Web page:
When you have a UTI it is excruciatingly painful to use the toilet. This will make your 3-year-old reluctant to go. You should encourage your 3-year-old to carry on using the toilet while if they have a UTI because it helps flush out the bacteria causing the problem.

I hope those tips help soothe your 3-year-olds pain and discomfort until you can get them to a doctor and finally get the issue sorted. 

You might be asking yourself, How did this happen? Can I prevent it from happening again? I did a lot of research about how to prevent UTIs in 3-year-olds after it happened to my family and this is what I came up with.

How to prevent your 3-year-old from getting another UTI infection

Here are the best tips and advice I found from all across the internet for preventing any more UTI infections. I have put all my hours of research into this one convenient list for you:

1. Encourage your 3-year-old to empty their bladder completely and as soon as they need to go

Holding in urine and failing to drain their bladder completely is a significant cause of UTIs. 3-year-olds can get lost in their own world and sometimes just forget to use the bathroom. Remind them to take regular bathroom breaks. When they do go to the toilet, make sure you monitor them and make sure they aren’t rushing and take the time to drain their bladder fully.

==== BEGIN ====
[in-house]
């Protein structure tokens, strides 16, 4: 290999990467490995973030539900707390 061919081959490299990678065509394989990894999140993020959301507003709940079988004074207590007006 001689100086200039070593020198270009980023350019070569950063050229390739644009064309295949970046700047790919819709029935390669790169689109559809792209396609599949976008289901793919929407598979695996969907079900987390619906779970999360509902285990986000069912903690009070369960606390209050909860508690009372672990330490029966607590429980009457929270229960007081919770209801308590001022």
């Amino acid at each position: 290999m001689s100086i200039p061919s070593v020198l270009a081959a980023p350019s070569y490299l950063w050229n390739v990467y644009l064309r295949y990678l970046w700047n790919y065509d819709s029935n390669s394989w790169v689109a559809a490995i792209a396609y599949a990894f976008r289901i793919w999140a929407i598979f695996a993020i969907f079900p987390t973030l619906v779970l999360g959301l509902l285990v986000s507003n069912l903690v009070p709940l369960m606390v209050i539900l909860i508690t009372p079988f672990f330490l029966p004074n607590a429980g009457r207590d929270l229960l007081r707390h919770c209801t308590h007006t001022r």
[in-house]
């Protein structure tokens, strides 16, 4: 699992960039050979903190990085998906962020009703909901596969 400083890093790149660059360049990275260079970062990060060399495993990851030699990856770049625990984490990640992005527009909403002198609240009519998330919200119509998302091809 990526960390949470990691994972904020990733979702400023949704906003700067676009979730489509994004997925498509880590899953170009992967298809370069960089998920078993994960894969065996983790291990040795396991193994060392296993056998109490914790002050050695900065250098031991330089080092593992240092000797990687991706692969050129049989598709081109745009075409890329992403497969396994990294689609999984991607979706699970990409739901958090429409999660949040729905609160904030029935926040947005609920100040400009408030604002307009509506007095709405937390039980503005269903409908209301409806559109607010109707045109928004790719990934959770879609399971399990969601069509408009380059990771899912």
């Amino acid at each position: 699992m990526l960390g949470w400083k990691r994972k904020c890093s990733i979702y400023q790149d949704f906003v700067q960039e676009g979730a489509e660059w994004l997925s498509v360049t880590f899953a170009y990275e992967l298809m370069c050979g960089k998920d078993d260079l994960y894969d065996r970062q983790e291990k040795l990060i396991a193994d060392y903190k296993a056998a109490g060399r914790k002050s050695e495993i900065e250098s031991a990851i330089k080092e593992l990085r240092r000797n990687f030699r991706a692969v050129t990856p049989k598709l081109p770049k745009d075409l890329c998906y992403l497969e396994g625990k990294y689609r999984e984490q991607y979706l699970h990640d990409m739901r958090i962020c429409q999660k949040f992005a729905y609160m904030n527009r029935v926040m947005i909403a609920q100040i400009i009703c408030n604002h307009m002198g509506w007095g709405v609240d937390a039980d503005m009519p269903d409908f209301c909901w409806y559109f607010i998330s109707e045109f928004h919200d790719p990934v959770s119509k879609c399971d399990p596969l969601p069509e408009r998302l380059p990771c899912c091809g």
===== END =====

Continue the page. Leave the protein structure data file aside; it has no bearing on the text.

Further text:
2. Wipe from front to back

It may seem silly, but children are only learning to use the bathroom. Simple skills that as adults we take for granted, like using toilet paper, might be difficult for them to understand. Supervise how they are using toilet paper and encourage them to wipe in the right direction. Front to back. This stops the spread of bacteria.

3. Offer water regularly

Getting a 3-year-old to drink enough water every day seems like a difficult task. They are busy having fun and playing, they don’t have much time for stopping for a refreshingly cool drink. So try to offer them water frequently throughout the day to remind them. A steady flow of clean water through their bladder discourages bacteria growth and reduces UTIs.

4. Try more showers

Children love baths but it might be time to introduce a few showers. Showers are less likely to let bacteria get into the areas that can cause UTIs. So if you change some of their baths each week into showers they can keep some of their fun bath times but also stay cleaner and reduce UTIs

5. Wear loose-fitting comfortable clothing

If your 3-year-olds clothing is too tight-fitting it can cause moisture to be kept near the skin. Heat and moisture create the perfect breeding ground for bacteria. So keep clothing loose, comfortable, and well ventilated to prevent problems.

6. Be careful of scented bath products